In Depth

House price growth picks up despite political uncertainty

Biggest monthly rise for 16 months but annual growth remains below 1%

House price growth has picked up despite on-going economic and political uncertainty, with the biggest monthly rise since July 2018.

According to Nationwide building society, the average price of a home rose by 0.5% in November, up from 0.2% in October. The average price is now £215,734.

The annual growth rate picked up to 0.8% from 0.4%, the highest since April. However, this means it has been stuck below 1% for months, below the rate of inflation, at 1.5%, and wage growth of 3.6%. The BBC says the market is “relatively stagnant”.

Jonathan Samuels, chief executive of property lender Octane Capital, said: "The property market is hardly all guns-blazing but neither has it given up the ghost.

David Westgate, chief executive at Andrews Property Group, told City AM that the data showed that the market “still has some fight in it”.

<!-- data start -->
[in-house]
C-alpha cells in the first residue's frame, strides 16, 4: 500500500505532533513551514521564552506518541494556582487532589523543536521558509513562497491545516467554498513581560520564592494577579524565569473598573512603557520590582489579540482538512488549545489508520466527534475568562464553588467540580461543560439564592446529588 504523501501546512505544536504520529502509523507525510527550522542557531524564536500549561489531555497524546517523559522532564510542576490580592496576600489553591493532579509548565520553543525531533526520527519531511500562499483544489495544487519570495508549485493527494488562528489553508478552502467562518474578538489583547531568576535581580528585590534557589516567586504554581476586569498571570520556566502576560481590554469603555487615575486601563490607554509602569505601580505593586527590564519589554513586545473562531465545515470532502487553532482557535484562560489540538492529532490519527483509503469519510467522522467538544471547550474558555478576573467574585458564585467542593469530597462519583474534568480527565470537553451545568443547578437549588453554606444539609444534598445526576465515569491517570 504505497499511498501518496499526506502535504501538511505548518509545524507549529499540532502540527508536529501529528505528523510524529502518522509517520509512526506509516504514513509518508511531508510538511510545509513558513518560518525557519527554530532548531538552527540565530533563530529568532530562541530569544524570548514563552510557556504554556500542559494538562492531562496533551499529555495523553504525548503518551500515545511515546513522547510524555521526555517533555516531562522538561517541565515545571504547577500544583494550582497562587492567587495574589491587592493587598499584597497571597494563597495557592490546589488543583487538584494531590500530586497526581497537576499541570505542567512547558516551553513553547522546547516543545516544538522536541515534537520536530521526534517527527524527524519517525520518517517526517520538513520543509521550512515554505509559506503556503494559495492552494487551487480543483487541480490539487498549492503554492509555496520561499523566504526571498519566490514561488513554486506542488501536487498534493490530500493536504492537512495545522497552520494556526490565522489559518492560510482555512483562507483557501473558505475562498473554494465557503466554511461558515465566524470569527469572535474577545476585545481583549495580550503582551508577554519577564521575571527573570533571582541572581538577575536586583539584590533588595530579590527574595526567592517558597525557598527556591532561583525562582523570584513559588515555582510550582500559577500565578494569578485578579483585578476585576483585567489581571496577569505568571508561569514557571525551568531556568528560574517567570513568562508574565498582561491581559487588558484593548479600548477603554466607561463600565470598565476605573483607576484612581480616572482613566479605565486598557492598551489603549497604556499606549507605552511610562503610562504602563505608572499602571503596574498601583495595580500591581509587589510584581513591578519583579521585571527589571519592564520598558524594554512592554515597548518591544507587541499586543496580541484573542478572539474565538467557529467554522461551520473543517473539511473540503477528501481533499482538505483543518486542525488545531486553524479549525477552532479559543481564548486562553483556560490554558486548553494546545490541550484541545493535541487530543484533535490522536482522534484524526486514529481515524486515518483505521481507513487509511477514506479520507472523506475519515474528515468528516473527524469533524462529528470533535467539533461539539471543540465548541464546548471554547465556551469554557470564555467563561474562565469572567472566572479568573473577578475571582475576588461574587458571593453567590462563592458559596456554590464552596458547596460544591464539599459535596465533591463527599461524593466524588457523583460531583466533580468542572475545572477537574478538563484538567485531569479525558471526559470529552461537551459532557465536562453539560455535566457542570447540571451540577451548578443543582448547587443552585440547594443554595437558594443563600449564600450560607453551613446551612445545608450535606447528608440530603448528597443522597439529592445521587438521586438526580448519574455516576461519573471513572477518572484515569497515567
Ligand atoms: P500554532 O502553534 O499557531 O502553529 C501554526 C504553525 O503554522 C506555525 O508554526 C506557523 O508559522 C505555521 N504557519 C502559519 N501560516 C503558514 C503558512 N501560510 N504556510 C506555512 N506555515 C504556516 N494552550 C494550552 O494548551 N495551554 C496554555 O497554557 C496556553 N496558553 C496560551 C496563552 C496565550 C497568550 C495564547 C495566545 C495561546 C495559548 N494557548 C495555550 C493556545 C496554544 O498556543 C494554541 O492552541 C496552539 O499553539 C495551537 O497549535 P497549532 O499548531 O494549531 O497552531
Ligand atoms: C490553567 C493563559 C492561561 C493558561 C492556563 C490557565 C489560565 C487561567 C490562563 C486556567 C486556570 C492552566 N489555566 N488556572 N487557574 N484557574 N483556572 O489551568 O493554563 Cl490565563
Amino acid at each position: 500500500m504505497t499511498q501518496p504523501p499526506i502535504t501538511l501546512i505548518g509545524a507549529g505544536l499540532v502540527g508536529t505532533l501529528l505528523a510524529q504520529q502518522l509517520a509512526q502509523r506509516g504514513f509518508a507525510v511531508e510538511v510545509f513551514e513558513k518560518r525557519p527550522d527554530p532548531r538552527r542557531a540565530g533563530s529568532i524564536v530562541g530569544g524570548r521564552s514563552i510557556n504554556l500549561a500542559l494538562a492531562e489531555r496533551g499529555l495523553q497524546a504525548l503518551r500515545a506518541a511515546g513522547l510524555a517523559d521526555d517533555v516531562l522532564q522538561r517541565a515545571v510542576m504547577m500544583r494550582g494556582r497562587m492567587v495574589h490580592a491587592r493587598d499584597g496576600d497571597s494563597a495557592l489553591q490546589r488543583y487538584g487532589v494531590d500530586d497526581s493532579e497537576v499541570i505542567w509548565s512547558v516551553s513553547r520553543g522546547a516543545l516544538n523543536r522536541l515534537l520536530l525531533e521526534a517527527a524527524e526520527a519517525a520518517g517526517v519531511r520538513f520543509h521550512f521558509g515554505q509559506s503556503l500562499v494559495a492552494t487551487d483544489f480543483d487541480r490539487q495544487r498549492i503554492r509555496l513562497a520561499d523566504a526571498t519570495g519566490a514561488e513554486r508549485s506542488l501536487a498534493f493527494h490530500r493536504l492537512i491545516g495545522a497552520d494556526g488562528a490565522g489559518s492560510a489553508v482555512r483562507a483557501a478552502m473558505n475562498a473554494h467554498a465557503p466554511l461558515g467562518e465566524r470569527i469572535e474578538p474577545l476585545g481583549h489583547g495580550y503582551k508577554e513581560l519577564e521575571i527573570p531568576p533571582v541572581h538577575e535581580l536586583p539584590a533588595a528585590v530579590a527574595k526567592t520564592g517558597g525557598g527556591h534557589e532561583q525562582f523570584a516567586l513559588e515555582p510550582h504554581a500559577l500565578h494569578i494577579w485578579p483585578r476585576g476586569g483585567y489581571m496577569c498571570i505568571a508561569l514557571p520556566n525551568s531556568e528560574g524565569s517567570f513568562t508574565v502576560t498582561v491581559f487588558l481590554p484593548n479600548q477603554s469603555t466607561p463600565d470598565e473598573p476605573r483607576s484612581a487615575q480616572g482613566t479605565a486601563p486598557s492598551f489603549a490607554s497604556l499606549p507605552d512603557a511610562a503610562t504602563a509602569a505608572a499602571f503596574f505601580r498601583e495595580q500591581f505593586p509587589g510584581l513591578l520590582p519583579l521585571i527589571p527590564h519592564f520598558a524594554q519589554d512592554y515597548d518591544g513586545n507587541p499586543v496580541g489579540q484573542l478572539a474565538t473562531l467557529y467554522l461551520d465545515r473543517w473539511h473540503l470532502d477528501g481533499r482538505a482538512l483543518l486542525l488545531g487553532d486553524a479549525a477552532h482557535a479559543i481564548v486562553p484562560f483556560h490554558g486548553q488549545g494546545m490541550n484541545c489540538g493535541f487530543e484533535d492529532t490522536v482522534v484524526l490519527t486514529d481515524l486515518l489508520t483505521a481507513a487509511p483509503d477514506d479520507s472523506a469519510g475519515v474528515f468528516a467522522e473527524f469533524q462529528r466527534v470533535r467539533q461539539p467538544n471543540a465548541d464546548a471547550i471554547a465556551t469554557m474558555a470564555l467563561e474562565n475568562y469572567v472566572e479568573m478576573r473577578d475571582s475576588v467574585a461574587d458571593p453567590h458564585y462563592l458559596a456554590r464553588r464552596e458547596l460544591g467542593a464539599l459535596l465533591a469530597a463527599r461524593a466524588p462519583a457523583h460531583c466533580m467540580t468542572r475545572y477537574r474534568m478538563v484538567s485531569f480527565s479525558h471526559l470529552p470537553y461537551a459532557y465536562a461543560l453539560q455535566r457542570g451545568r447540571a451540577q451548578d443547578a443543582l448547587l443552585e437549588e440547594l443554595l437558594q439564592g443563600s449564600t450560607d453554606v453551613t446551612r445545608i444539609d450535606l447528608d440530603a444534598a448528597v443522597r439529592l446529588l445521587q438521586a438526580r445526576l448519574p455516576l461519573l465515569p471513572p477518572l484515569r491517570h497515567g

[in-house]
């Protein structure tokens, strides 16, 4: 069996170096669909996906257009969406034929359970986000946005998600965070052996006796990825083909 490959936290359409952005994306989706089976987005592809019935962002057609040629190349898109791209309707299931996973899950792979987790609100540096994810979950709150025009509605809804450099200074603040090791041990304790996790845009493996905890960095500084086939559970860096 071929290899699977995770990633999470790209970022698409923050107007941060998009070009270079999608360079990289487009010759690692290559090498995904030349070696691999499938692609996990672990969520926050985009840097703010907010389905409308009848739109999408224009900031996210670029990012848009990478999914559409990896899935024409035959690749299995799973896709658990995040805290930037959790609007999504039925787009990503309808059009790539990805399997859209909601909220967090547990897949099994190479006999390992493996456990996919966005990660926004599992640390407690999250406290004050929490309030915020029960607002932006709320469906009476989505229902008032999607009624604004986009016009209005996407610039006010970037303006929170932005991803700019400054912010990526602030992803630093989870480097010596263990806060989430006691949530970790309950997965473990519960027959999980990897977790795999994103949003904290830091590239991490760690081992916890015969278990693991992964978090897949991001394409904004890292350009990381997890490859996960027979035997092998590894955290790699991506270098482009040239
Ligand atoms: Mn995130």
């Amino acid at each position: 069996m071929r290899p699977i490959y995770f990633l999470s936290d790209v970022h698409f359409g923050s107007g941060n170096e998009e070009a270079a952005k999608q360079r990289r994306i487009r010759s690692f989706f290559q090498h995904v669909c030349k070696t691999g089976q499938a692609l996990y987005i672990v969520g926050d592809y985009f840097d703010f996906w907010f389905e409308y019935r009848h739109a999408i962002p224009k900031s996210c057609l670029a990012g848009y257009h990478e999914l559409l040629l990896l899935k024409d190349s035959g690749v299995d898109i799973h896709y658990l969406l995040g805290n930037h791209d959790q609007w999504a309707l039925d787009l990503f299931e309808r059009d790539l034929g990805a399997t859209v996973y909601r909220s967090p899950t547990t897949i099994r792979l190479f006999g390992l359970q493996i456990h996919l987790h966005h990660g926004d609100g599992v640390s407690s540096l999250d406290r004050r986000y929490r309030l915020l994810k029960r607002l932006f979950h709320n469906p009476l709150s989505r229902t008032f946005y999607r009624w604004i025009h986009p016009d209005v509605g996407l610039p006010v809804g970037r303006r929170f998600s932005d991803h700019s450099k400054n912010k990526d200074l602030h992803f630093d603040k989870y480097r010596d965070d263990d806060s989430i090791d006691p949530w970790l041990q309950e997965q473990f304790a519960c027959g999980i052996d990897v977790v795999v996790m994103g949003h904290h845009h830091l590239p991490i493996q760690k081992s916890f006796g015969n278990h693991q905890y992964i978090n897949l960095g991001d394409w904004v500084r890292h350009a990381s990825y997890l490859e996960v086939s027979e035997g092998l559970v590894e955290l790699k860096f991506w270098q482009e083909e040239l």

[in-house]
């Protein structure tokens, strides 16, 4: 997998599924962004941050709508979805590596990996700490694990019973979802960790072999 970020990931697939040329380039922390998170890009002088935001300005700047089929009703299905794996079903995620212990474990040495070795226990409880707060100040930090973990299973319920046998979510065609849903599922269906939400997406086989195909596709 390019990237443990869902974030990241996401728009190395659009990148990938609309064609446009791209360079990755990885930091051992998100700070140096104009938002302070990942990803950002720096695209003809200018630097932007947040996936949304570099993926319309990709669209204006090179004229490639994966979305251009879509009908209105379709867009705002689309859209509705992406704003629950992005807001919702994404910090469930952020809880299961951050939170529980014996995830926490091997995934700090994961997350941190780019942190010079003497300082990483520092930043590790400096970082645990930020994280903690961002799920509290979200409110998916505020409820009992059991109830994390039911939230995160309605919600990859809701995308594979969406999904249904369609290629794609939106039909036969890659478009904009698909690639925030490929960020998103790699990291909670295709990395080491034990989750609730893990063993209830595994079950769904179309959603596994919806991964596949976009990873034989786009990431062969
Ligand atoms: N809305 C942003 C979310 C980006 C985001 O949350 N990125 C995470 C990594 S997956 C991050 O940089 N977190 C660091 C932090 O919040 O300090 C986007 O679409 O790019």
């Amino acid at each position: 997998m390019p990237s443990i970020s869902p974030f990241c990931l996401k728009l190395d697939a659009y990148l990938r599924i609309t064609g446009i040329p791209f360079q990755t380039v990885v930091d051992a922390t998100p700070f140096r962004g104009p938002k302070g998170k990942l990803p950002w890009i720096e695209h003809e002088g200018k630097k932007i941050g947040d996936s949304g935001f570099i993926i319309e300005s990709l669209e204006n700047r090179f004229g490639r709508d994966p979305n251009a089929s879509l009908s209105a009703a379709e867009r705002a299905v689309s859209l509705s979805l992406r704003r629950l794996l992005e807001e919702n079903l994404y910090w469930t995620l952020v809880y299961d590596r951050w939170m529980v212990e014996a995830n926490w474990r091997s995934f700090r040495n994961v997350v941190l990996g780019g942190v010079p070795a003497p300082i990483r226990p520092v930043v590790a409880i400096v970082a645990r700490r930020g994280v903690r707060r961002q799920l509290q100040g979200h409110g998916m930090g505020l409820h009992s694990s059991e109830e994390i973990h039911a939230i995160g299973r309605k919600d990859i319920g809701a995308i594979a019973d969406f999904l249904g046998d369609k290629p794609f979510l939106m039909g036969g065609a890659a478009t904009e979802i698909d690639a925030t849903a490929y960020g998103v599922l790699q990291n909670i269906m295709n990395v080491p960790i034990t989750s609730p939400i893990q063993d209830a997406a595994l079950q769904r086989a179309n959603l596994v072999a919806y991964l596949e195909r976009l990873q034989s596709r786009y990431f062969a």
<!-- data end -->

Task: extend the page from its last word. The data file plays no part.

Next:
It was a different story before the EU referendum in June 2016, when house prices were rising at an annual rate of around 5%.

The fate of Brexit will dictate how prices develop, according to Howard Archer, chief economic advisor to the EY ITEM Club forecasting group.

He predicted that if the general election delivers a decisive result and the UK leaves the EU with a deal by 31 January, prices could rise by 2% in 2020. However, if Britain leaves the EU without a deal, house prices could quickly drop by 5%, Archer predicted.

However, Robert Gardner, Nationwide’s chief economist, said: “Past general elections do not appear to have generated volatility in house prices or resulted in a significant change in house price trends. On the whole, prevailing trends have been maintained just before, during and after UK general elections.”

Last week a Reuters poll found that UK house prices are not expected to match low inflation until 2021 and are set to fall in London this year.

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